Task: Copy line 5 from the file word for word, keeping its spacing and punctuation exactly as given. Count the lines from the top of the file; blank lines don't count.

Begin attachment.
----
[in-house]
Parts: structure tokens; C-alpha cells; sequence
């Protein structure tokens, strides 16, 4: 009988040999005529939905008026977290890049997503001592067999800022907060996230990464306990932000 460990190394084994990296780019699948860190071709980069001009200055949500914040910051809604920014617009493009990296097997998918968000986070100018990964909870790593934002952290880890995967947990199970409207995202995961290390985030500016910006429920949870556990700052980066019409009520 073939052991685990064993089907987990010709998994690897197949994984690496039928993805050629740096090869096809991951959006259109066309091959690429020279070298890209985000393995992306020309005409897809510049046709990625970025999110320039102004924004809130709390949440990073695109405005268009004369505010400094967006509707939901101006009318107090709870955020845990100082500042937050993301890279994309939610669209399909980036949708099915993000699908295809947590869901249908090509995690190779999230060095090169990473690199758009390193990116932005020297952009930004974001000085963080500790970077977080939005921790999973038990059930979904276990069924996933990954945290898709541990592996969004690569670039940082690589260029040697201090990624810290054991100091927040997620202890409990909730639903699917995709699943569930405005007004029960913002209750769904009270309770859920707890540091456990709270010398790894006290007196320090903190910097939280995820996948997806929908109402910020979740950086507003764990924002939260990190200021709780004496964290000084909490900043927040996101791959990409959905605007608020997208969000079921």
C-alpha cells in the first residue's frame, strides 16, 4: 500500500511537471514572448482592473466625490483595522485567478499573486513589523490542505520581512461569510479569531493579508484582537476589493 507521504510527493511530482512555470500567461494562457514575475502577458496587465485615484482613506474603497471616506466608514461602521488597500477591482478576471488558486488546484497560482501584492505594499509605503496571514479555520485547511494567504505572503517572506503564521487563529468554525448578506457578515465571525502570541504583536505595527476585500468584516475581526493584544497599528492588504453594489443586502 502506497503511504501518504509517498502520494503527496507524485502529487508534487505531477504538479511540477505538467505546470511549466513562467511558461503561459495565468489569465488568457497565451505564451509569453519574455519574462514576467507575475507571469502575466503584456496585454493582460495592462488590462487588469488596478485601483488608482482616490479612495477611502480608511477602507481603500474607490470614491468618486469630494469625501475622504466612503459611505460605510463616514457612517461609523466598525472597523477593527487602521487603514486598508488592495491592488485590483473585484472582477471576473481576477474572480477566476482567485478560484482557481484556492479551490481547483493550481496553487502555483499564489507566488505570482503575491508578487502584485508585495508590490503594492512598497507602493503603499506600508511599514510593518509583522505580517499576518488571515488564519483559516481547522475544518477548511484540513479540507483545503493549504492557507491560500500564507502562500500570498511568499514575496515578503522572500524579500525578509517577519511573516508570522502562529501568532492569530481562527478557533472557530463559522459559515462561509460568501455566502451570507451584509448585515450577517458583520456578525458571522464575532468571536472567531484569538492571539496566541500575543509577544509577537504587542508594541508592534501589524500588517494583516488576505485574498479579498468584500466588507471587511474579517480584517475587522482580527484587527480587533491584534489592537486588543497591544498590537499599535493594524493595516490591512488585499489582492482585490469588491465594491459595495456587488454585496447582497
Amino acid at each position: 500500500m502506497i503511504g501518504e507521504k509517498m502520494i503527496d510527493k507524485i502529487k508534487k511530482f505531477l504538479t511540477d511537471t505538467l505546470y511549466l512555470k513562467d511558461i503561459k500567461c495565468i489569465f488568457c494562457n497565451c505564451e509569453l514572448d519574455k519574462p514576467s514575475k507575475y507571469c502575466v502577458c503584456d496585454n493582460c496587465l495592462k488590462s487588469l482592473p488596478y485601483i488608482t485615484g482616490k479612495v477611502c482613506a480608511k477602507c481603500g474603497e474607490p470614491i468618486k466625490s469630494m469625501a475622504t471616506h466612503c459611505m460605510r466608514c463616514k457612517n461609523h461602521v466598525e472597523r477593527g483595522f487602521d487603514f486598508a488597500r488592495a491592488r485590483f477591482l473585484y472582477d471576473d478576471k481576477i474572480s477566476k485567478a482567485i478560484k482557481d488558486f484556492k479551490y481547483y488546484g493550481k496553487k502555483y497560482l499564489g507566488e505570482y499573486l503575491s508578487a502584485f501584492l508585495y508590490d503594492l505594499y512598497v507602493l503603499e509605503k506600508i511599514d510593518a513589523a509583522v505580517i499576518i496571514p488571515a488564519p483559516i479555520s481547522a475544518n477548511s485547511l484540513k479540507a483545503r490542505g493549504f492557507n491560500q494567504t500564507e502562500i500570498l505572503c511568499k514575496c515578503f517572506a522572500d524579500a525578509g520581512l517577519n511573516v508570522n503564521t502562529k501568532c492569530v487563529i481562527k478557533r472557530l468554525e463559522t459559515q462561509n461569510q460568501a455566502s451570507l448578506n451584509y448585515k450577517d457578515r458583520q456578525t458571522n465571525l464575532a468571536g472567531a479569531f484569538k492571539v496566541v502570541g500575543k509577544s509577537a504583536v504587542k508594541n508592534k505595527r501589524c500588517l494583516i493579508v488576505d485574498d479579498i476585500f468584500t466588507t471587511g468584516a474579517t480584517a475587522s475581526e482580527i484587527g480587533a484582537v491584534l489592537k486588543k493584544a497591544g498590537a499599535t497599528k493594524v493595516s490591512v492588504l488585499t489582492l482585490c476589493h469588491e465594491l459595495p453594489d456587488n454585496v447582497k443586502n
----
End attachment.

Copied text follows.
Amino acid at each position: 500500500m502506497i503511504g501518504e507521504k509517498m502520494i503527496d510527493k507524485i502529487k508534487k511530482f505531477l504538479t511540477d511537471t505538467l505546470y511549466l512555470k513562467d511558461i503561459k500567461c495565468i489569465f488568457c494562457n497565451c505564451e509569453l514572448d519574455k519574462p514576467s514575475k507575475y507571469c502575466v502577458c503584456d496585454n493582460c496587465l495592462k488590462s487588469l482592473p488596478y485601483i488608482t485615484g482616490k479612495v477611502c482613506a480608511k477602507c481603500g474603497e474607490p470614491i468618486k466625490s469630494m469625501a475622504t471616506h466612503c459611505m460605510r466608514c463616514k457612517n461609523h461602521v466598525e472597523r477593527g483595522f487602521d487603514f486598508a488597500r488592495a491592488r485590483f477591482l473585484y472582477d471576473d478576471k481576477i474572480s477566476k485567478a482567485i478560484k482557481d488558486f484556492k479551490y481547483y488546484g493550481k496553487k502555483y497560482l499564489g507566488e505570482y499573486l503575491s508578487a502584485f501584492l508585495y508590490d503594492l505594499y512598497v507602493l503603499e509605503k506600508i511599514d510593518a513589523a509583522v505580517i499576518i496571514p488571515a488564519p483559516i479555520s481547522a475544518n477548511s485547511l484540513k479540507a483545503r490542505g493549504f492557507n491560500q494567504t500564507e502562500i500570498l505572503c511568499k514575496c515578503f517572506a522572500d524579500a525578509g520581512l517577519n511573516v508570522n503564521t502562529k501568532c492569530v487563529i481562527k478557533r472557530l468554525e463559522t459559515q462561509n461569510q460568501a455566502s451570507l448578506n451584509y448585515k450577517d457578515r458583520q456578525t458571522n465571525l464575532a468571536g472567531a479569531f484569538k492571539v496566541v502570541g500575543k509577544s509577537a504583536v504587542k508594541n508592534k505595527r501589524c500588517l494583516i493579508v488576505d485574498d479579498i476585500f468584500t466588507t471587511g468584516a474579517t480584517a475587522s475581526e482580527i484587527g480587533a484582537v491584534l489592537k486588543k493584544a497591544g498590537a499599535t497599528k493594524v493595516s490591512v492588504l488585499t489582492l482585490c476589493h469588491e465594491l459595495p453594489d456587488n454585496v447582497k443586502n